Giants coach Coughlin stands by defensive coordinator after defeat

EAST RUTHERFORD, N.J. -- New York Giants coach Tom Coughlin is sticking with Bill Sheridan as his defensive coordinator.

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Hours after the Giants' defense gave another pitiful performance in a 45-38 loss to the NFC East-leading Philadelphia Eagles, Coughlin on Monday gave Sheridan a vote of confidence, saying he was satisfied with the game plans developed by his rookie coordinator.

"I am disappointed in the results, obviously," Coughlin said after the Giants (7-6) lost for the sixth time in their last eight games.

The slump has dropped New York one game behind the Dallas Cowboys (8-5) in the race for the final NFC wild-card berth, and much of it can be traced to the play of the Giants' defense.

After the team started the season 5-0, the defense has given up an average of more than 32 points in its past eight games, including three games in which the opposition has scored 40 or more points.

The Giants rank No. 28 in points allowed, leading just the Detroit Lions, St. Louis Rams, Tampa Bay Buccaneers and Kansas City Chiefs -- teams that have combined for seven wins this season.

"Sure, I let him know my support for him, and I also let him know it has to be better," Coughlin said. "We've got to do a better job. We're here for one reason. The inconsistency part of it is disturbing, let's face it. Six big play passes and three big play runs. You're not going to beat anybody like that."

Changing coordinators with three games left in the season wouldn't be a rash move for Coughlin. He relieved then-offensive coordinator John Hufnagel and replaced him with current coordinator Kevin Gilbride with one game left in the 2006 season.

Cornerback Terrell Thomas said the defense still has confidence in Sheridan, who was elevated from linebackers coach to coordinator after Steve Spagnuolo was hired as the St. Louis Rams' coach.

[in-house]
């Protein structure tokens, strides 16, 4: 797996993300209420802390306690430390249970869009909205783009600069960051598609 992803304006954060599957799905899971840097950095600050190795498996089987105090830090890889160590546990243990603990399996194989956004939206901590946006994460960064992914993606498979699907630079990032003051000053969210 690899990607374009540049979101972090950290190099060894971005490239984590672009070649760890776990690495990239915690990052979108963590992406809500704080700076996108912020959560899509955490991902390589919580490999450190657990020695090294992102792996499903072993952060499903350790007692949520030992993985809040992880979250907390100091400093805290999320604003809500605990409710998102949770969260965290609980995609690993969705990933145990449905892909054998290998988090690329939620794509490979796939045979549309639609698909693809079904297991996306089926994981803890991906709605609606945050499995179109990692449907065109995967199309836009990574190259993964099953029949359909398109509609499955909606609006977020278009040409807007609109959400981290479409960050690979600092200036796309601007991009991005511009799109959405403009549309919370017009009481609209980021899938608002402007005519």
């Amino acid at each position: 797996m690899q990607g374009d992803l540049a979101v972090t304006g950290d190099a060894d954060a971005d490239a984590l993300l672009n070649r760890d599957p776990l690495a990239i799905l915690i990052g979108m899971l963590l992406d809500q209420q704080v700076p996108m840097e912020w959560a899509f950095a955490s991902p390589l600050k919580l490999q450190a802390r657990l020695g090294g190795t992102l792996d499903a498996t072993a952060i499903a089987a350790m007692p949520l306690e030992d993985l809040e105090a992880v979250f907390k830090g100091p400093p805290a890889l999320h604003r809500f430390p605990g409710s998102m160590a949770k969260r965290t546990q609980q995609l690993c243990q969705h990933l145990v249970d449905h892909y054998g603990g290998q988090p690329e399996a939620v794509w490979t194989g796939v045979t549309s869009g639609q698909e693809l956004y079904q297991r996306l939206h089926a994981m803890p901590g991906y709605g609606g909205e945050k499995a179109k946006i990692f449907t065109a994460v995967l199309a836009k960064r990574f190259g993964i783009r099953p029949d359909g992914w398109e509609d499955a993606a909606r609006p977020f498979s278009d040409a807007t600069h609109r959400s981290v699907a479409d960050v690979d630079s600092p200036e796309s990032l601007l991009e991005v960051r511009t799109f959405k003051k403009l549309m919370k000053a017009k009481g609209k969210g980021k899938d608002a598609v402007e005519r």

"This is his first year and everybody is tough on him," Thomas said. "But at the same time we are professionals and we have to execute our jobs and do it. It's not always on him. He can call the right play, but if we don't execute it, there is nothing he can do."

A perfect example of Sheridan calling the right play and having it backfire came during the third quarter Sunday, seconds after the Giants took a 31-30 lead on a 61-yard scoring pass from Eli Manning to Domenik Hixon.

The Eagles returned the ball to the 40-yard line on the kickoff, and Donovan McNabb sent out just two receivers on a first-down play. The Giants were in a two-deep zone in which the safeties aren't supposed to let anyone get behind them. The problem was that Michael Johnson was on the right side, and he moved up to concentrate on backup Eagles tight end Alex Smith instead of wide receiver DeSean Jackson, a player who Sheridan harped on all week as one that had to be watched.

Jackson lined up on the opposite side of the field and ran a deep crossing pattern, running behind Johnson, who didn't drop deep enough and never saw the receiver coming across the field.

Safety Aaron Ross made a mad dash across the field to try to knock down the pass, but he got there a step late, and Jackson had an easy touchdown.

"When you see he is wide open, there is a sick feeling in your stomach," said Ross, a cornerback who was starting his first game at safety.

Of the few defenders who spoke to the media Monday, most believed the Giants can fix the problems on defense, noting they are the result of a lack of execution and miscommunications.

"As a defense, we buy into the scheme," linebacker Michael Boley said. "You know if we had doubts, we wouldn't be out there trying to execute it."

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Defensive end Mathias Kiwanuka said that Sheridan is as good as anyone with Xs and Os. The problem is the defense is just making too many mistakes.

"As a player, you don't look past execution," Kiwanuka said. "Regardless of what is called, if we execute 100 percent, we should be able to come out with the win. We are good enough athletes that we should be able to overcome anything, any problems that might be had. But we can't get that far because we're not executing."

Kiwanuka said he is concerned with the season and a playoff berth still on the line. The Giants visit the NFC East rival Washington Redskins next Monday night.

"We're still in it," Kiwanuka said. "We're just going to make the corrections and move on."

Notes:Giants OT Kareem McKenzie has a sprained left knee, and his status is uncertain. Coughlin said the injury could sideline his right tackle for a couple of weeks, but the coach added that McKenzie has been a quick healer. ... CB Corey Webster also sprained his left knee, but he is being listed day to day. ... Giants players will have the next two days off.

Copyright 2009 by The Associated Press

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